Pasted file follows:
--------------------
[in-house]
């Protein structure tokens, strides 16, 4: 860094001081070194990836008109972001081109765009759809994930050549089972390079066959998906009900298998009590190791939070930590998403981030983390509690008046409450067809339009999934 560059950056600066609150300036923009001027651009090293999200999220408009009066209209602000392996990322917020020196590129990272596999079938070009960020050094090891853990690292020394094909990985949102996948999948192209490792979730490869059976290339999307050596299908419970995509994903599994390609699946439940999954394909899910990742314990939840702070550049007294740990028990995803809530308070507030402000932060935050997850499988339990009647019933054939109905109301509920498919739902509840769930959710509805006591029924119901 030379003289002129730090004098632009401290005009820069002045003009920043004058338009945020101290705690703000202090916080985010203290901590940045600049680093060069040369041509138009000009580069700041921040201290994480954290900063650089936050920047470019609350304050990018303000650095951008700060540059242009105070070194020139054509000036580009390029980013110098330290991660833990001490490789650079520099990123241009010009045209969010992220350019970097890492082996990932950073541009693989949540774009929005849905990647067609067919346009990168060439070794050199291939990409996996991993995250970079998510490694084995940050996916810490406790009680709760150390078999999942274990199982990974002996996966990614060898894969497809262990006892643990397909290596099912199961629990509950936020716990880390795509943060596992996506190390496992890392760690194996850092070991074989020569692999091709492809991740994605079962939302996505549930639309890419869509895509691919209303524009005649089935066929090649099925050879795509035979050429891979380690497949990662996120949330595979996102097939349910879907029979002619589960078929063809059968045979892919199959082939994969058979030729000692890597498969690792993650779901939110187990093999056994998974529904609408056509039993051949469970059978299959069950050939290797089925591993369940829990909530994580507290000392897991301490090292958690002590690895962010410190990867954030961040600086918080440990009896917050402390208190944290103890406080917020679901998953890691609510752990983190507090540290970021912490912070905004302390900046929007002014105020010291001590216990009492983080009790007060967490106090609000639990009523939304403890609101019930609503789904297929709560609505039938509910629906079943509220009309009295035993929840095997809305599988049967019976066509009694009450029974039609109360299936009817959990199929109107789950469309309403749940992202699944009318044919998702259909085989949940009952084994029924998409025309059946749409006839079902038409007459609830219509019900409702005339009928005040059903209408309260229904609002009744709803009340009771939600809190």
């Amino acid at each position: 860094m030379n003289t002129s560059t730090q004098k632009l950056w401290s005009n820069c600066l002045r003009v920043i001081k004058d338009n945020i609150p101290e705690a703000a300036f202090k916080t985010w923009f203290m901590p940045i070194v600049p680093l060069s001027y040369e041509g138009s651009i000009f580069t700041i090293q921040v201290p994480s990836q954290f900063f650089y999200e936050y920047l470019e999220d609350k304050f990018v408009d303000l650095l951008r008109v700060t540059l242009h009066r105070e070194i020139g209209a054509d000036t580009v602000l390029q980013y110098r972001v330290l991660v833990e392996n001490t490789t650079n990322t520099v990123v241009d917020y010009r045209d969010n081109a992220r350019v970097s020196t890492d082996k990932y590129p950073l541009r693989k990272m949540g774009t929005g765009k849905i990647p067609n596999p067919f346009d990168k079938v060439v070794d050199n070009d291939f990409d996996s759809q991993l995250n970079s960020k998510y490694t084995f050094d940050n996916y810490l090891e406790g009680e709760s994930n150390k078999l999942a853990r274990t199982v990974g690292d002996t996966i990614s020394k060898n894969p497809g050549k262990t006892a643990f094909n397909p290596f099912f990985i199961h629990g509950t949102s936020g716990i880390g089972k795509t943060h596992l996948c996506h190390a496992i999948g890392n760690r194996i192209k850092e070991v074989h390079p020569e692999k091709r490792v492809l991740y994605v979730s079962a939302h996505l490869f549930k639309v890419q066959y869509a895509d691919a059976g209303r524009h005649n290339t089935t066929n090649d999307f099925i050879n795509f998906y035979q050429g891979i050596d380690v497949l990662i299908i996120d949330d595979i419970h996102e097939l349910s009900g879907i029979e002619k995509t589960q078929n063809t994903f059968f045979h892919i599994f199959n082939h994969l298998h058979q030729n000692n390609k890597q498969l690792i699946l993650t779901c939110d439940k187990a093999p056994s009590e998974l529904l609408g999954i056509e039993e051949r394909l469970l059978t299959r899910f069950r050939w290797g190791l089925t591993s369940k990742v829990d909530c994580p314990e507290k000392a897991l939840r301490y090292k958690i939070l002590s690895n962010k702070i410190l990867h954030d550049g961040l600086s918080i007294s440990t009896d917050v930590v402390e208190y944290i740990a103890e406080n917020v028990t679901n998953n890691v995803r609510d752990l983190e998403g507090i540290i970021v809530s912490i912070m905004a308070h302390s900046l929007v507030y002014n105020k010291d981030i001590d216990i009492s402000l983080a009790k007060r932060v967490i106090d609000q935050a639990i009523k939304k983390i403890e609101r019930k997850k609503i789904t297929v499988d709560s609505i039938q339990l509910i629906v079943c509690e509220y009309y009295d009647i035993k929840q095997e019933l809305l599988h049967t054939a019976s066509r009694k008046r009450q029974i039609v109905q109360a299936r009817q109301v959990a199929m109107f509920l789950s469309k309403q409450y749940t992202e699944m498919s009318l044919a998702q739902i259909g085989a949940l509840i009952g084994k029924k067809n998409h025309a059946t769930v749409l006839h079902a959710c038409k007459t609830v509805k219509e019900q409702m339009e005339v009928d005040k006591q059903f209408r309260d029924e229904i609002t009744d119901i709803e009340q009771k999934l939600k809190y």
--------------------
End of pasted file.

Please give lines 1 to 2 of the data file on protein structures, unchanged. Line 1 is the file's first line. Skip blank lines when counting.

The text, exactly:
[in-house]
């Protein structure tokens, strides 16, 4: 860094001081070194990836008109972001081109765009759809994930050549089972390079066959998906009900298998009590190791939070930590998403981030983390509690008046409450067809339009999934 560059950056600066609150300036923009001027651009090293999200999220408009009066209209602000392996990322917020020196590129990272596999079938070009960020050094090891853990690292020394094909990985949102996948999948192209490792979730490869059976290339999307050596299908419970995509994903599994390609699946439940999954394909899910990742314990939840702070550049007294740990028990995803809530308070507030402000932060935050997850499988339990009647019933054939109905109301509920498919739902509840769930959710509805006591029924119901 030379003289002129730090004098632009401290005009820069002045003009920043004058338009945020101290705690703000202090916080985010203290901590940045600049680093060069040369041509138009000009580069700041921040201290994480954290900063650089936050920047470019609350304050990018303000650095951008700060540059242009105070070194020139054509000036580009390029980013110098330290991660833990001490490789650079520099990123241009010009045209969010992220350019970097890492082996990932950073541009693989949540774009929005849905990647067609067919346009990168060439070794050199291939990409996996991993995250970079998510490694084995940050996916810490406790009680709760150390078999999942274990199982990974002996996966990614060898894969497809262990006892643990397909290596099912199961629990509950936020716990880390795509943060596992996506190390496992890392760690194996850092070991074989020569692999091709492809991740994605079962939302996505549930639309890419869509895509691919209303524009005649089935066929090649099925050879795509035979050429891979380690497949990662996120949330595979996102097939349910879907029979002619589960078929063809059968045979892919199959082939994969058979030729000692890597498969690792993650779901939110187990093999056994998974529904609408056509039993051949469970059978299959069950050939290797089925591993369940829990909530994580507290000392897991301490090292958690002590690895962010410190990867954030961040600086918080440990009896917050402390208190944290103890406080917020679901998953890691609510752990983190507090540290970021912490912070905004302390900046929007002014105020010291001590216990009492983080009790007060967490106090609000639990009523939304403890609101019930609503789904297929709560609505039938509910629906079943509220009309009295035993929840095997809305599988049967019976066509009694009450029974039609109360299936009817959990199929109107789950469309309403749940992202699944009318044919998702259909085989949940009952084994029924998409025309059946749409006839079902038409007459609830219509019900409702005339009928005040059903209408309260229904609002009744709803009340009771939600809190």